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Hi all! Any insight you can offer massively gratefully received - I am losing my sanity! I am running linux on a dell dimension 3000 that came with 512MB of ...
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  1. #1
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    Memory upgrade driving me mad!


    Hi all!
    Any insight you can offer massively gratefully received - I am losing my sanity!

    I am running linux on a dell dimension 3000 that came with 512MB of RAM, installed in 2 x 256MB slots. On dell's website it says that the memory is upgradable to 2 x 512 slots, but on a reputable memory supplier website it says (and also according to my sysadmin friend at work) that it's OK to put in two 1GB - the only reason dell doesn't say you can do this is that the 1GB cards weren't around when they wrote the docs..

    But since I put the memory in, everything seems to work fine for about 2 hours. Then the keyboard mysteriously locks up and tomcat crashes. Does this sound like the kind of thing installing new memory could cause? Is there a parameter I need to tweak in Red Hat somewhere? I've put the old 2x256 memory back in and it's fine again (but slow!). I don't want to give up on 2GB of memory on this machine - does anyone know if there's something simple I can do to fix it, or at least to see the errors? (I looked in /var/log/messages, catalina.out etc - no trace of an error, everything just stops working..)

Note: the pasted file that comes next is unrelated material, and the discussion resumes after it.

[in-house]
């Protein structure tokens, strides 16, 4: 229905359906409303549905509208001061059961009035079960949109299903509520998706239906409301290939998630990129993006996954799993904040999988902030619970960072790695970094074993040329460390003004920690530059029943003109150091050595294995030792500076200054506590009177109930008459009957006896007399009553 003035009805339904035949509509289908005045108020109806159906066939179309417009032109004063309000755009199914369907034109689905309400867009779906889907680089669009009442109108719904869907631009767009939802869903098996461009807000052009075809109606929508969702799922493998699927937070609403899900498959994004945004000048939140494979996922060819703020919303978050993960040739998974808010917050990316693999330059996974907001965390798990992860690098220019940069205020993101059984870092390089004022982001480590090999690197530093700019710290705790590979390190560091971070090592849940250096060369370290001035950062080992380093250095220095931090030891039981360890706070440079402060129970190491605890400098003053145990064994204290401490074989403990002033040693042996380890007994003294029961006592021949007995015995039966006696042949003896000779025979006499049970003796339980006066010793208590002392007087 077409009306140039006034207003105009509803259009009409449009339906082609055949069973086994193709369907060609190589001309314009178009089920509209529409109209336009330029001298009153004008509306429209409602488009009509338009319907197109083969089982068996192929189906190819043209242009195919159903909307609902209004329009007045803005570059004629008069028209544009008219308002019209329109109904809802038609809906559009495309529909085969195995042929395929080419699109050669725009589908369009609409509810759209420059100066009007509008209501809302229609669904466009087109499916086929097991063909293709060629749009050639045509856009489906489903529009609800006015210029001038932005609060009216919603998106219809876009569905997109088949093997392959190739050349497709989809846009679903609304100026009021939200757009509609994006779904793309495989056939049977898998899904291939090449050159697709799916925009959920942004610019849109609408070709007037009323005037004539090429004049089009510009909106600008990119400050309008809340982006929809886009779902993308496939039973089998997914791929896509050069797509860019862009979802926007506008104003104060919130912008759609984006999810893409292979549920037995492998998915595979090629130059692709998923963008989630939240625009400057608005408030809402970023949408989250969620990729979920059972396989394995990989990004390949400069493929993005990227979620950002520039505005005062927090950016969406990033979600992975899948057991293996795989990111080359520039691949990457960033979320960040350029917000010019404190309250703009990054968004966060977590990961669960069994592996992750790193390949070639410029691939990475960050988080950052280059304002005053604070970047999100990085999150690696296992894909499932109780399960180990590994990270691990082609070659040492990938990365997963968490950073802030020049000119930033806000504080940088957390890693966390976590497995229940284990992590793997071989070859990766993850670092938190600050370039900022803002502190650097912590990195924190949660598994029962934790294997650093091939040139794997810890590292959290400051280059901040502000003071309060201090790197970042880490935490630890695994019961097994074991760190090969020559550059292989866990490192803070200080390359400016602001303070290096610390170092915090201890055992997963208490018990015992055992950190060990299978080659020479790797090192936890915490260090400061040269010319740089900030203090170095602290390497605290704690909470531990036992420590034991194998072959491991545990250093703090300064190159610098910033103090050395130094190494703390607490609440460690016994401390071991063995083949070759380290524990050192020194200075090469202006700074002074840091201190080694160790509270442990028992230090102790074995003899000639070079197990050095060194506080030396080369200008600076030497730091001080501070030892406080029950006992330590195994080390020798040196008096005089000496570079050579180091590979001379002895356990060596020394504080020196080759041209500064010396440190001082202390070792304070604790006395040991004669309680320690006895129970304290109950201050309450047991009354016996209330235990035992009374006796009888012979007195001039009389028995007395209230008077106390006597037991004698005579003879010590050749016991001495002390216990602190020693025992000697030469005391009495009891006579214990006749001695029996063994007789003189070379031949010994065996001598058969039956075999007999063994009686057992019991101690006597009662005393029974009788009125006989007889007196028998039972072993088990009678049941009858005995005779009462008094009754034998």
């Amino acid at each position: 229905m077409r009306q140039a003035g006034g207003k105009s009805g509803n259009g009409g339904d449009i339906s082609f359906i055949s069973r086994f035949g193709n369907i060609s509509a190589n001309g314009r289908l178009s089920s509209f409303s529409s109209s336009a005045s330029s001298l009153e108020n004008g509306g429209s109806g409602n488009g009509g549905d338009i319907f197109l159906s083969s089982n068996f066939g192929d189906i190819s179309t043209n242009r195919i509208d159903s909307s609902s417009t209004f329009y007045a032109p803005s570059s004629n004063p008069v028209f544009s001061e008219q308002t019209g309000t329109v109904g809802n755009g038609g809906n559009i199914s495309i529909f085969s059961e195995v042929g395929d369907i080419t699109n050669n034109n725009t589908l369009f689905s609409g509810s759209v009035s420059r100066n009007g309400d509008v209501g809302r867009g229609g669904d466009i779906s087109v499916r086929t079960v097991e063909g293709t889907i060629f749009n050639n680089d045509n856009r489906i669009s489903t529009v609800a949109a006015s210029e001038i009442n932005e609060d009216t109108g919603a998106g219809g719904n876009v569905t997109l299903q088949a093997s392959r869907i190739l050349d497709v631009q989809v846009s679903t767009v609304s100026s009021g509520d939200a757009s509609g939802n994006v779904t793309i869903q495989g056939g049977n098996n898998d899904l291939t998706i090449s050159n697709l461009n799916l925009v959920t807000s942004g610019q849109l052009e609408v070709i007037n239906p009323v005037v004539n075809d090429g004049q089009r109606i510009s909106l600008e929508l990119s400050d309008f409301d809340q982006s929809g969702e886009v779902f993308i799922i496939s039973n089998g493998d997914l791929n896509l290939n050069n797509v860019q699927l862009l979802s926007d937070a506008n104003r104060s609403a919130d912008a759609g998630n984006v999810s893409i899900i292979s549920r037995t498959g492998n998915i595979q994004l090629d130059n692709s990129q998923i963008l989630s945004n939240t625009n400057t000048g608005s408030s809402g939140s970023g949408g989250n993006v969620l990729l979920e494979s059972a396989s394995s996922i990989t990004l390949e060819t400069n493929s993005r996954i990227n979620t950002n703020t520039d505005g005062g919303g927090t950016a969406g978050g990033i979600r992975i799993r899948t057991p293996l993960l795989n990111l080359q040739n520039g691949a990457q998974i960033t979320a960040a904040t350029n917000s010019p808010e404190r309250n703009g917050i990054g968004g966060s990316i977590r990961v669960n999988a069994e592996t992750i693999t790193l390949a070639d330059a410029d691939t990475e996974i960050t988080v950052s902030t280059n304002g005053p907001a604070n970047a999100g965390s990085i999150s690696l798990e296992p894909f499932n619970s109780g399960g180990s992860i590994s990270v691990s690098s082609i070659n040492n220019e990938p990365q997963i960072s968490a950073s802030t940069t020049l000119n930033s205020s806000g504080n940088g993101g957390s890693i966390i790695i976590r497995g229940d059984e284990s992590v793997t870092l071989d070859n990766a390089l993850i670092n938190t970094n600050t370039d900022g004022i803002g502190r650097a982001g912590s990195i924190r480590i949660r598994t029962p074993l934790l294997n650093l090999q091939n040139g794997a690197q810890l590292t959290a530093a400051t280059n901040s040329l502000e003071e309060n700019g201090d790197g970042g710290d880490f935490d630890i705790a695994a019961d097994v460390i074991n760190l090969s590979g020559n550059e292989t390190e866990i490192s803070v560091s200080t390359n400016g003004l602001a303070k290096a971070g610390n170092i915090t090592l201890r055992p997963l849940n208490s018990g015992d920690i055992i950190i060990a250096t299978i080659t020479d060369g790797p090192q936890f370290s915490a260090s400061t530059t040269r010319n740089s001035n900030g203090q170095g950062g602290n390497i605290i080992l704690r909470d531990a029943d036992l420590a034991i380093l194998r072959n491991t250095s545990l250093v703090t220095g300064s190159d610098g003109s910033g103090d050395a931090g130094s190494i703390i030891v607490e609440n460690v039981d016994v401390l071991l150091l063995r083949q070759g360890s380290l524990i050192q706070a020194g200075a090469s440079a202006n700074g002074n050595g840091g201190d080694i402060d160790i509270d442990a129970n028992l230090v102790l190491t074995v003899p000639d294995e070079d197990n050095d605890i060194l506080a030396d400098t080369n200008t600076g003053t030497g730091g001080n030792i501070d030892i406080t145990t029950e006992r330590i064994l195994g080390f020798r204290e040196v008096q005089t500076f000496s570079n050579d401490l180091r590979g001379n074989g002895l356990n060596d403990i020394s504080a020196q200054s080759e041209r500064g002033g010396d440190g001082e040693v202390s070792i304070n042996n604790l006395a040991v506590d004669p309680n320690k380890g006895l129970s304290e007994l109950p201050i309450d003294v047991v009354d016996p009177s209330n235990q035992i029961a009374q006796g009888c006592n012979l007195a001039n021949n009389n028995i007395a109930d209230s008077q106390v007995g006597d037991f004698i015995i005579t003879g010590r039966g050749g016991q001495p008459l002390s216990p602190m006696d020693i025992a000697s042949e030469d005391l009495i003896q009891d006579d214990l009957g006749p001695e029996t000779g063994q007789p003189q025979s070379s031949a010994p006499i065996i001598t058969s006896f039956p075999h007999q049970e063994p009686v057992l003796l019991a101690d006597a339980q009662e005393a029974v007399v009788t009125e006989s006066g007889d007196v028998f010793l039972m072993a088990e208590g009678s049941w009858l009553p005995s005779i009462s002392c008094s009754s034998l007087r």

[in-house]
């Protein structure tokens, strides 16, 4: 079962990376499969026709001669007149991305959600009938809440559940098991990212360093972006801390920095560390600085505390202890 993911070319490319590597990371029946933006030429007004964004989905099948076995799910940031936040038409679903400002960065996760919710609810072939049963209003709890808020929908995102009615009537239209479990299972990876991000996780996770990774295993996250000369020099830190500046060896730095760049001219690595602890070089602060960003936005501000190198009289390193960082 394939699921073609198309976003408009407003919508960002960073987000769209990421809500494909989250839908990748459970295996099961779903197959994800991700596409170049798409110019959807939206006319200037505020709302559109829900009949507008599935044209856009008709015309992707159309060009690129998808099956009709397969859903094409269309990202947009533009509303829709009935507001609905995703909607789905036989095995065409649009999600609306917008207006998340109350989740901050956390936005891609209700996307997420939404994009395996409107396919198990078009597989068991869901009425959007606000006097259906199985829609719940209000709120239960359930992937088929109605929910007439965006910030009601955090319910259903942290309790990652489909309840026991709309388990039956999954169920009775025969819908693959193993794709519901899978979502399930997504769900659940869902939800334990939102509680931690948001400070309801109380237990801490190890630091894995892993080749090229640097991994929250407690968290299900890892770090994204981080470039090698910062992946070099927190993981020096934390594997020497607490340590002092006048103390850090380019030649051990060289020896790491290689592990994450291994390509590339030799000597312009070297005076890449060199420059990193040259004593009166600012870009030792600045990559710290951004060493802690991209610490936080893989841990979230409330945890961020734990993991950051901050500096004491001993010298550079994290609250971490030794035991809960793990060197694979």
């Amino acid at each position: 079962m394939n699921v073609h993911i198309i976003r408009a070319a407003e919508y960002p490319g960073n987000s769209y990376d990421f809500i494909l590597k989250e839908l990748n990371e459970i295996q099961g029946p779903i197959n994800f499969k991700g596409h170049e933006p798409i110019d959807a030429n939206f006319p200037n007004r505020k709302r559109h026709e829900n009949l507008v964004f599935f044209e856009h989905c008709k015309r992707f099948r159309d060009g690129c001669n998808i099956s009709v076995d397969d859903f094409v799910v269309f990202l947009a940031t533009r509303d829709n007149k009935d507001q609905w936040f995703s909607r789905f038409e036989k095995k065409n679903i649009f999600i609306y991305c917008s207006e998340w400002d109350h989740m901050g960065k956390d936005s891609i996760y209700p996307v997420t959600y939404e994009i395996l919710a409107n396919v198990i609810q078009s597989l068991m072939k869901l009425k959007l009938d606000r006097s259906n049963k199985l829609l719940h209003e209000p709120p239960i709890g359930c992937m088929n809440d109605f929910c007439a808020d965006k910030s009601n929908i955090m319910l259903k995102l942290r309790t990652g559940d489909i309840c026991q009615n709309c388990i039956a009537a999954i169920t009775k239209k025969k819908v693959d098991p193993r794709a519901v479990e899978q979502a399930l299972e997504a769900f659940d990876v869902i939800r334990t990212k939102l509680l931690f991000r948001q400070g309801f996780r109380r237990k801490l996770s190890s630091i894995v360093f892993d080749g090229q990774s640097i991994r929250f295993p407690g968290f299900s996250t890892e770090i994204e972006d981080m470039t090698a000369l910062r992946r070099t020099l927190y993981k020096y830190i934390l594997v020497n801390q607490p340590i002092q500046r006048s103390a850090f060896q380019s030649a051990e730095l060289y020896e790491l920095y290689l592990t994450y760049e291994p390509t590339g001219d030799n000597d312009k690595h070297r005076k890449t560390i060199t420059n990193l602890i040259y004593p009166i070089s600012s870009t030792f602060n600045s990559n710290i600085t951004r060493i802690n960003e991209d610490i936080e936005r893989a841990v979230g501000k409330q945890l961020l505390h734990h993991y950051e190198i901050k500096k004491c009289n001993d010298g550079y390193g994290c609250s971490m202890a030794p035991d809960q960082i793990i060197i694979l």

Thank you so much if you can offer some guidance!
    Bruce

  2. #2
    Linux Guru AlexK's Avatar
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    hmm,
    try compiling high-memory support into your kernel and see if that helps.
    Life is complex, it has a real part and an imaginary part.

  3. #3
    Linux User Game master pro's Avatar
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    Maybe the ram has some problems with it, it could stuff your whole computer, try running memtest86

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  5. #4
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    Thanks for your help!
    I've been reading around trying to understand enabling highmem and all the posts I've read on it confuse the hell out of me! Seems like the system should work with 2GB anyway, it's just that to get better performance, highmem may help?
    Please forgive my ignorance - this is what I'm seeing in the startup log from the kernel:
    It's definitely seeing the memory here and the memory is available when I do a top. Does that mean it should be able to use it, or should I still be looking at enabling high mem? Thanks!

    BIOS-provided physical RAM map:
    BIOS-e820: 0000000000000000 - 00000000000a0000 (usable)
    BIOS-e820: 00000000000f0000 - 0000000000100000 (reserved)
    BIOS-e820: 0000000000100000 - 000000007fe70000 (usable)
    BIOS-e820: 000000007fe70000 - 000000007fe72000 (ACPI NVS)
    BIOS-e820: 000000007fe72000 - 000000007fe93000 (ACPI data)
    BIOS-e820: 000000007fe93000 - 000000007ff00000 (reserved)
    BIOS-e820: 00000000fec00000 - 00000000fec10000 (reserved)
    BIOS-e820: 00000000fecf0000 - 00000000fecf1000 (reserved)
    BIOS-e820: 00000000fed20000 - 00000000fed90000 (reserved)
    BIOS-e820: 00000000fee00000 - 00000000fee10000 (reserved)
    BIOS-e820: 00000000ffb00000 - 0000000100000000 (reserved)
    0MB HIGHMEM available.
    2046MB LOWMEM available.
    ACPI: S3 and PAE do not like each other for now, S3 disabled.
    found SMP MP-table at 000fe710
    On node 0 totalpages: 523888
    DMA zone: 4096 pages, LIFO batch:1
    Normal zone: 519792 pages, LIFO batch:16
    HighMem zone: 0 pages, LIFO batch:1

  6. #5
    Linux Guru AlexK's Avatar
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    look at the output from top and see how much memory it reports as you have. if it is not 2GB then take a look at enabling highmem in the kernel.
    Life is complex, it has a real part and an imaginary part.

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